Commercial determinants of health

Speech of minister Vandenbroucke on the occasion of the WHO conference on Commercial determinants of health on June 12th 2024.

Dear ladies and gentlemen,

We have a major public health issue. After decades of actions including monitoring, reporting, evidence gathering and policy action plans, NCDs prevalence still continues to grow in the EU, in the European region of WHO and globally.

Today, NCDs are the world’s biggest killers. With a staggering toll of 41 million lives lost annually, NCDs, including diabetes, cardiovascular and respiratory diseases, and cancers, account for 90% of global deaths.

NCDs put an extreme burden on individuals and their families. But also on the entire healthcare system, on economies, employment, and many other sectors.

For example, in Belgium, we spend approximately €3.3 billion yearly for healthcare due to excess body weight. This represents approximately 10% of our national yearly budget reserved to healthcare. On top of this, productivity loss due to work absenteeism poses an average cost of €1.2 billion yearly that could be attributed to overweight and obesity in the Belgian working population.

In Europe, OECD estimated that around €70 billion is spent annually for healthcare and productivity loss due to obesity.[1]

On the other hand, we know that a great proportion of NCDs is preventable: Studies suggest that 80% of all heart disease, stroke and diabetes, and 40% of cancer cases could be prevented if the main risk factors for NCDs were better addressed.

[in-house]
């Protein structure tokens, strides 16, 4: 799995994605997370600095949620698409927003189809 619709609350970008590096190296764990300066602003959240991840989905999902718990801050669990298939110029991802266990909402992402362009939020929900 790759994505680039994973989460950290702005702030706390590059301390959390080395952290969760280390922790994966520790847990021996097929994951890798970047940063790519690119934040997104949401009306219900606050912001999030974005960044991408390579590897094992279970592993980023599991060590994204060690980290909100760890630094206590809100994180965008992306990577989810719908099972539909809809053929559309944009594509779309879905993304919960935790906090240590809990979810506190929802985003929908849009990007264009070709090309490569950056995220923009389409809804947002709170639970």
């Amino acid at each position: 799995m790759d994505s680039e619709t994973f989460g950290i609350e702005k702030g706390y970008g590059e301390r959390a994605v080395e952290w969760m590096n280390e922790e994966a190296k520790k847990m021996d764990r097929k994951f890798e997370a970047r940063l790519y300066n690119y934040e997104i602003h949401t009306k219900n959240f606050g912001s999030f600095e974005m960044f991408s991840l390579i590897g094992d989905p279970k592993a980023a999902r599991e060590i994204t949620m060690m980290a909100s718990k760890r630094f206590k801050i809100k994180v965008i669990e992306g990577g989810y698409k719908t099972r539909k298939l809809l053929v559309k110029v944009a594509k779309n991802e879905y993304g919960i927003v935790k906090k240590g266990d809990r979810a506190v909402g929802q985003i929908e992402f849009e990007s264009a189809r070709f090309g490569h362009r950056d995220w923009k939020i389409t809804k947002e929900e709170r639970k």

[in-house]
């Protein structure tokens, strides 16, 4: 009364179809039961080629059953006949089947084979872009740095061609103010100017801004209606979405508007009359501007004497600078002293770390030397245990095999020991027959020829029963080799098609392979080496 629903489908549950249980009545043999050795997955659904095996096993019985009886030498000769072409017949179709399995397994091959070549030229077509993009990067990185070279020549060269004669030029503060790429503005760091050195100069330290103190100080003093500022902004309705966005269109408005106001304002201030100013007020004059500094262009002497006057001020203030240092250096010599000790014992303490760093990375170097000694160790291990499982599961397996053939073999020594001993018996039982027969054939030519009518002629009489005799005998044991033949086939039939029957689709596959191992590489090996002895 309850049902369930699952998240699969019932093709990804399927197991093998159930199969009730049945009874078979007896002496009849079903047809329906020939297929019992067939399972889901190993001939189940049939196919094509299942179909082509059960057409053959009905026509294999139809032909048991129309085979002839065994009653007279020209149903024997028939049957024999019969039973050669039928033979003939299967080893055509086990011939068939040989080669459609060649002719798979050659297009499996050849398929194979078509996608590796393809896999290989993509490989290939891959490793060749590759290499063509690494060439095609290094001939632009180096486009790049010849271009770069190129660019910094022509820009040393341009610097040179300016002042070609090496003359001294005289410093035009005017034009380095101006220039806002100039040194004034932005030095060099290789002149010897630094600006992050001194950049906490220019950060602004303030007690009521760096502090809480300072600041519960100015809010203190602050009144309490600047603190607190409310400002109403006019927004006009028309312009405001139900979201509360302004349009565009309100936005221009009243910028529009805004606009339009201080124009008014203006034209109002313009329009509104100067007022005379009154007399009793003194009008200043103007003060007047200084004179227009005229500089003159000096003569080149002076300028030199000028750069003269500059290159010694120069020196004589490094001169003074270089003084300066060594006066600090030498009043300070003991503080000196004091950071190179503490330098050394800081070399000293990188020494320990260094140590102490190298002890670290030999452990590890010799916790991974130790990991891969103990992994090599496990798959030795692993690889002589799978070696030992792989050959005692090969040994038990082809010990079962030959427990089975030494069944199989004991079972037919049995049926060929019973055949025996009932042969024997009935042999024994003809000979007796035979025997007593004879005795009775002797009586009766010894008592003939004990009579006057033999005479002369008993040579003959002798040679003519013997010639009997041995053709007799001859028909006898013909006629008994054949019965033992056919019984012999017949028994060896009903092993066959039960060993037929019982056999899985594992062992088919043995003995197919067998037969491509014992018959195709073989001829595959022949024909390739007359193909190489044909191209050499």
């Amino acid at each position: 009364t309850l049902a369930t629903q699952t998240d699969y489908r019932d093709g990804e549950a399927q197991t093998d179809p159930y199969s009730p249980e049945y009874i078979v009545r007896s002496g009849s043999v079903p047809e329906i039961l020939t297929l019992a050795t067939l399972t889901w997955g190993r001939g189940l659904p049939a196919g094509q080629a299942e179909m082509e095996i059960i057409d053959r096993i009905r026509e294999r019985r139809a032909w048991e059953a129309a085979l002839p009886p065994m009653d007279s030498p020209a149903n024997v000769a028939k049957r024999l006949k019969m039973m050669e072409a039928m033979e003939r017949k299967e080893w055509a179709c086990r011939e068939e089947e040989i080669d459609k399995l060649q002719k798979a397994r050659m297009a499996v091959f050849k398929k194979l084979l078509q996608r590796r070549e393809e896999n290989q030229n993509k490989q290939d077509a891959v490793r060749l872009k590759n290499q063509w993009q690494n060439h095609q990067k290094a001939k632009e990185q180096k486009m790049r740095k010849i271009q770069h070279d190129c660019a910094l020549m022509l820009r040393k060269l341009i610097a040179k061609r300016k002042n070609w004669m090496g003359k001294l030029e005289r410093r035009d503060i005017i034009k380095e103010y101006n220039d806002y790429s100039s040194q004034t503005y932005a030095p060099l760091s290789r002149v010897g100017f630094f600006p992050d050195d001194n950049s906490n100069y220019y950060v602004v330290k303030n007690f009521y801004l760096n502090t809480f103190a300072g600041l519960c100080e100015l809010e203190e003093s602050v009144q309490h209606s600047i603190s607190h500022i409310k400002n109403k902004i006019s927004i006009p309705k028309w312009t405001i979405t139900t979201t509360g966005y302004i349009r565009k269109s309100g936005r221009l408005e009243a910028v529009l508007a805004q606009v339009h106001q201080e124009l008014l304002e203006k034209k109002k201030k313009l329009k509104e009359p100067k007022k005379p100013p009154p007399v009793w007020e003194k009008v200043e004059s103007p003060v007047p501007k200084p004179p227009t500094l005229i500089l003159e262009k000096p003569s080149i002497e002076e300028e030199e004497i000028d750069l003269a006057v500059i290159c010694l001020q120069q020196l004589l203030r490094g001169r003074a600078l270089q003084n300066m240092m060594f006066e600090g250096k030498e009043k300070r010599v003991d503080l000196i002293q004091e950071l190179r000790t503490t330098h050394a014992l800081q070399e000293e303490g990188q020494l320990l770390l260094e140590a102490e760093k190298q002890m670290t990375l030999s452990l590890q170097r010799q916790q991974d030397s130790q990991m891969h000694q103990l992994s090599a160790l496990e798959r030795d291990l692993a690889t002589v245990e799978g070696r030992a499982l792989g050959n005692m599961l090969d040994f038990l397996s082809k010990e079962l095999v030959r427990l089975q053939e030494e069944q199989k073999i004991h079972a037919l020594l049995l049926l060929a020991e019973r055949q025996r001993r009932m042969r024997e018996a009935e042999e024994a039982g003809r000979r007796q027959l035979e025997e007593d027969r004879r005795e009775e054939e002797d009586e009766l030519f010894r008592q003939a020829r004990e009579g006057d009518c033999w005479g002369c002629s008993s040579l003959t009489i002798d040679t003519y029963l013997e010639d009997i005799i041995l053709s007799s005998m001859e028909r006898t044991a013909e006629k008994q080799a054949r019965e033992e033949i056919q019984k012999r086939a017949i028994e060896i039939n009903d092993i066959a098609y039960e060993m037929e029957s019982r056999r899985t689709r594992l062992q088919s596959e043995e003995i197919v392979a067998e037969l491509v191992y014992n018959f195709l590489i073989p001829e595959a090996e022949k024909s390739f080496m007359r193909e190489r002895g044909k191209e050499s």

At the global level, we committed to reduce premature deaths from NCDs by one third by 2030 within the framework of the Sustainable Development Goals.

At the EU level, during the informal meeting of health ministers under the Belgian EU Council presidency in April reconfirmed that we want to scale up our efforts to address the risk factors of non-communicable diseases. And we will normally formalize this commitment through EU council conclusions later this month.

Still, despite the evidence and commitment, we are still struggling to reverse the tendency.


At least part of the answer is being addressed today: it’s about the “commercial determinants of health” – the way in which commercial factors impact people’s health.

Healthcare costs do not lobby. Absenteeism doesn’t do marketing campaigns or buy you VIP tickets to a sports event. But unfortunately health harming industries do.


I congratulate WHO for its report shedding light on aspects that we already had to deal within the context of tobacco policy, but that have not been addressed in such a clear manner before: the commercial determinants of health. The report clarifies the array of different ways in which commercial factors impact health and underscores that the issue is systemic, cross-sectoral and surely complex.

Some parts of the report are really eye-opening. And they certainly help to understand the complexity of strategies used by commercial actors that affect health.